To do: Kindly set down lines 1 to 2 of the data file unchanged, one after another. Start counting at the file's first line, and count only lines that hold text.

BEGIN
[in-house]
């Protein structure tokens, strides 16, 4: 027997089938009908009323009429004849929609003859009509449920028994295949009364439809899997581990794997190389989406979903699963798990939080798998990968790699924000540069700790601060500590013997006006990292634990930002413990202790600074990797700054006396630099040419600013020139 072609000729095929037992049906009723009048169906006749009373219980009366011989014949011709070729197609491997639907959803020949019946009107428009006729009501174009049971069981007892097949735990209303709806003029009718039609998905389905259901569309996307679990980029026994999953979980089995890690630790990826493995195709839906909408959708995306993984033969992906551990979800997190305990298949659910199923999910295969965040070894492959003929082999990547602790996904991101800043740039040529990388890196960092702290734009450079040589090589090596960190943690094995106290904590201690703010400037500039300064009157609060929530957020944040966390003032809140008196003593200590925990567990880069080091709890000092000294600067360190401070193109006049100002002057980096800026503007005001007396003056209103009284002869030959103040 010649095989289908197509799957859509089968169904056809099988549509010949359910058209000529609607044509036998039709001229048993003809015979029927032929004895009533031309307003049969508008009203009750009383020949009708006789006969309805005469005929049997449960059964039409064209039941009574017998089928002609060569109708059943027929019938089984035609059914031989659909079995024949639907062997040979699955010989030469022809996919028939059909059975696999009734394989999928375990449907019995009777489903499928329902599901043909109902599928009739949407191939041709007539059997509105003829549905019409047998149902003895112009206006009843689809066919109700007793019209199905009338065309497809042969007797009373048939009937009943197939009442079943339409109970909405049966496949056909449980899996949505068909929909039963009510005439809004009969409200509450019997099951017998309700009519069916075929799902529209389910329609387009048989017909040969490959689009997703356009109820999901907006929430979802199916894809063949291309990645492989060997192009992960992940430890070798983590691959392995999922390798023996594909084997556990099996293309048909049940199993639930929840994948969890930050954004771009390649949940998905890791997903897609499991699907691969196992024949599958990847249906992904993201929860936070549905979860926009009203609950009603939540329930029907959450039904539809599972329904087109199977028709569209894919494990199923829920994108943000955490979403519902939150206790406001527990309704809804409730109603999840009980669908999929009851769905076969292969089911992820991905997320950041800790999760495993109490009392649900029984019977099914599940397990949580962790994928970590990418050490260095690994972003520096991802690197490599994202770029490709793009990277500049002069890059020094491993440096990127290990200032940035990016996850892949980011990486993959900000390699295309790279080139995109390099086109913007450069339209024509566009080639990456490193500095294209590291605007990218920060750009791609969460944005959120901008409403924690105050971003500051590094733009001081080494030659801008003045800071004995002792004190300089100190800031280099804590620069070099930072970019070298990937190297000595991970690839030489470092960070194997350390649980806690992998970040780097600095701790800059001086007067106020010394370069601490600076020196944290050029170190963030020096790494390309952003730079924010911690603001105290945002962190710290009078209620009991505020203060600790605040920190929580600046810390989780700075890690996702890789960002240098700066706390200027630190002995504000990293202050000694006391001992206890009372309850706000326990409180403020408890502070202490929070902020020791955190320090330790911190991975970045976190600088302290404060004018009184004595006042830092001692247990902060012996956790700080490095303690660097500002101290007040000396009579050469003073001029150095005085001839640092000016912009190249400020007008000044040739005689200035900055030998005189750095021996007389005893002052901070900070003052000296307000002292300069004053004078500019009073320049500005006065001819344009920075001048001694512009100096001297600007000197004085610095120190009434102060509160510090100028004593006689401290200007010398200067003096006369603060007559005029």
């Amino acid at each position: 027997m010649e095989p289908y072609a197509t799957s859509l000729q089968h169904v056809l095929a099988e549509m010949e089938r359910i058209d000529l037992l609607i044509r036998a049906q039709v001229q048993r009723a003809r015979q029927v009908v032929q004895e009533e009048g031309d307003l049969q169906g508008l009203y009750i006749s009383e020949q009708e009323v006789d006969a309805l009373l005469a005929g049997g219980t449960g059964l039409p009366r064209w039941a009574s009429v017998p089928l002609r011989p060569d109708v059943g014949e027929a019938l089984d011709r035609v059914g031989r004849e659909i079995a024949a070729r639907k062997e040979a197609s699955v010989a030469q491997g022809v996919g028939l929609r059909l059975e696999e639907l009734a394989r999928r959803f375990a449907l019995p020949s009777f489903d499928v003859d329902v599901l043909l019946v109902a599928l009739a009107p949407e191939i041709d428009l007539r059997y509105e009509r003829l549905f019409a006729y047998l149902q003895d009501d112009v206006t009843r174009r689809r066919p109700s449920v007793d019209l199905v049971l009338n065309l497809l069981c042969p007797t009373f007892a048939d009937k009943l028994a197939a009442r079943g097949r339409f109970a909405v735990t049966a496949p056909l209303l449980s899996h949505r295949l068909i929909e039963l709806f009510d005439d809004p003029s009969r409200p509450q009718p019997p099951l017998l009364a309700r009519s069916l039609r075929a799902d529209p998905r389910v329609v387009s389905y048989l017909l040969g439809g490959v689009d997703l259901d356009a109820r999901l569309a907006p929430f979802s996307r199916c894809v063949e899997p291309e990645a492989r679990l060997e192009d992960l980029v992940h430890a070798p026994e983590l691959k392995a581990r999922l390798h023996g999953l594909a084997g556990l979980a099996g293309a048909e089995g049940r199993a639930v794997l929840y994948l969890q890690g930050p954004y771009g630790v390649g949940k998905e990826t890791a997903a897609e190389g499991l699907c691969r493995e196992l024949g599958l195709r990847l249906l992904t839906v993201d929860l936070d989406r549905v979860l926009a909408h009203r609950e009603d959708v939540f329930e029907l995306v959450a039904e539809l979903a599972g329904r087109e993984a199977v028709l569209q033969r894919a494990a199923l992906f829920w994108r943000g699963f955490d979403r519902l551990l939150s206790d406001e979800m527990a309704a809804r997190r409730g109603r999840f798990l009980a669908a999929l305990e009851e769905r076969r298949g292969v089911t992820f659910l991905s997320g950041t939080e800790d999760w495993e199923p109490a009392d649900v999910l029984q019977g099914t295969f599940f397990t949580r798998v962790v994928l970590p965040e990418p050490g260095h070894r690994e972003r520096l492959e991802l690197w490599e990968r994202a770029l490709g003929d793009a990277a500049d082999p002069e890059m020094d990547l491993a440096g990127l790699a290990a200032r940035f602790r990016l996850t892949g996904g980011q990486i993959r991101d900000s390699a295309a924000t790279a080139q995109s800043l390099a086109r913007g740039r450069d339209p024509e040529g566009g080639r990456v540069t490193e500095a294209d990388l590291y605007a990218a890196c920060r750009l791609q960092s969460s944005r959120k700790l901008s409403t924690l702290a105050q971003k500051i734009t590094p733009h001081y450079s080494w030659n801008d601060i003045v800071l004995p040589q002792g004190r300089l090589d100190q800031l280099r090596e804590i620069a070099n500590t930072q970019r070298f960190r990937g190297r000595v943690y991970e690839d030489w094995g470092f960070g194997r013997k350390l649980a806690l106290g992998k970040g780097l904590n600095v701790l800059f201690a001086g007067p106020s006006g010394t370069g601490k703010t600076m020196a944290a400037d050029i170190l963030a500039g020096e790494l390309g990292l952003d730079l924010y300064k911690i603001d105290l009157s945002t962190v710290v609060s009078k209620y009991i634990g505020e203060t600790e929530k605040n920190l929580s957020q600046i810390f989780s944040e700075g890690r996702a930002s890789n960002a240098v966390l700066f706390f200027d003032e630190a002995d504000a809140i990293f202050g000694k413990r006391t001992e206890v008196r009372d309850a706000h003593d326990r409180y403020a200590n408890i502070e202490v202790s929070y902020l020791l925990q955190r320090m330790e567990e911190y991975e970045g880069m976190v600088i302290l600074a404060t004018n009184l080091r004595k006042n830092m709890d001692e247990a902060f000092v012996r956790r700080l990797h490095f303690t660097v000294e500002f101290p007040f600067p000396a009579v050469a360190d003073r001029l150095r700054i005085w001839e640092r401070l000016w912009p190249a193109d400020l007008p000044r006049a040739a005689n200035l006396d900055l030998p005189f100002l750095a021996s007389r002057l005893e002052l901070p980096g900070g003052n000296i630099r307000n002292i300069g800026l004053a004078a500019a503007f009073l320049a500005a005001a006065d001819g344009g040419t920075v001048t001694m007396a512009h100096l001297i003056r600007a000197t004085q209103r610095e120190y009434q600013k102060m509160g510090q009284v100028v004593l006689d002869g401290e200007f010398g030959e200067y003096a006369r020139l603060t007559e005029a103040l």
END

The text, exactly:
[in-house]
């Protein structure tokens, strides 16, 4: 027997089938009908009323009429004849929609003859009509449920028994295949009364439809899997581990794997190389989406979903699963798990939080798998990968790699924000540069700790601060500590013997006006990292634990930002413990202790600074990797700054006396630099040419600013020139 072609000729095929037992049906009723009048169906006749009373219980009366011989014949011709070729197609491997639907959803020949019946009107428009006729009501174009049971069981007892097949735990209303709806003029009718039609998905389905259901569309996307679990980029026994999953979980089995890690630790990826493995195709839906909408959708995306993984033969992906551990979800997190305990298949659910199923999910295969965040070894492959003929082999990547602790996904991101800043740039040529990388890196960092702290734009450079040589090589090596960190943690094995106290904590201690703010400037500039300064009157609060929530957020944040966390003032809140008196003593200590925990567990880069080091709890000092000294600067360190401070193109006049100002002057980096800026503007005001007396003056209103009284002869030959103040 010649095989289908197509799957859509089968169904056809099988549509010949359910058209000529609607044509036998039709001229048993003809015979029927032929004895009533031309307003049969508008009203009750009383020949009708006789006969309805005469005929049997449960059964039409064209039941009574017998089928002609060569109708059943027929019938089984035609059914031989659909079995024949639907062997040979699955010989030469022809996919028939059909059975696999009734394989999928375990449907019995009777489903499928329902599901043909109902599928009739949407191939041709007539059997509105003829549905019409047998149902003895112009206006009843689809066919109700007793019209199905009338065309497809042969007797009373048939009937009943197939009442079943339409109970909405049966496949056909449980899996949505068909929909039963009510005439809004009969409200509450019997099951017998309700009519069916075929799902529209389910329609387009048989017909040969490959689009997703356009109820999901907006929430979802199916894809063949291309990645492989060997192009992960992940430890070798983590691959392995999922390798023996594909084997556990099996293309048909049940199993639930929840994948969890930050954004771009390649949940998905890791997903897609499991699907691969196992024949599958990847249906992904993201929860936070549905979860926009009203609950009603939540329930029907959450039904539809599972329904087109199977028709569209894919494990199923829920994108943000955490979403519902939150206790406001527990309704809804409730109603999840009980669908999929009851769905076969292969089911992820991905997320950041800790999760495993109490009392649900029984019977099914599940397990949580962790994928970590990418050490260095690994972003520096991802690197490599994202770029490709793009990277500049002069890059020094491993440096990127290990200032940035990016996850892949980011990486993959900000390699295309790279080139995109390099086109913007450069339209024509566009080639990456490193500095294209590291605007990218920060750009791609969460944005959120901008409403924690105050971003500051590094733009001081080494030659801008003045800071004995002792004190300089100190800031280099804590620069070099930072970019070298990937190297000595991970690839030489470092960070194997350390649980806690992998970040780097600095701790800059001086007067106020010394370069601490600076020196944290050029170190963030020096790494390309952003730079924010911690603001105290945002962190710290009078209620009991505020203060600790605040920190929580600046810390989780700075890690996702890789960002240098700066706390200027630190002995504000990293202050000694006391001992206890009372309850706000326990409180403020408890502070202490929070902020020791955190320090330790911190991975970045976190600088302290404060004018009184004595006042830092001692247990902060012996956790700080490095303690660097500002101290007040000396009579050469003073001029150095005085001839640092000016912009190249400020007008000044040739005689200035900055030998005189750095021996007389005893002052901070900070003052000296307000002292300069004053004078500019009073320049500005006065001819344009920075001048001694512009100096001297600007000197004085610095120190009434102060509160510090100028004593006689401290200007010398200067003096006369603060007559005029």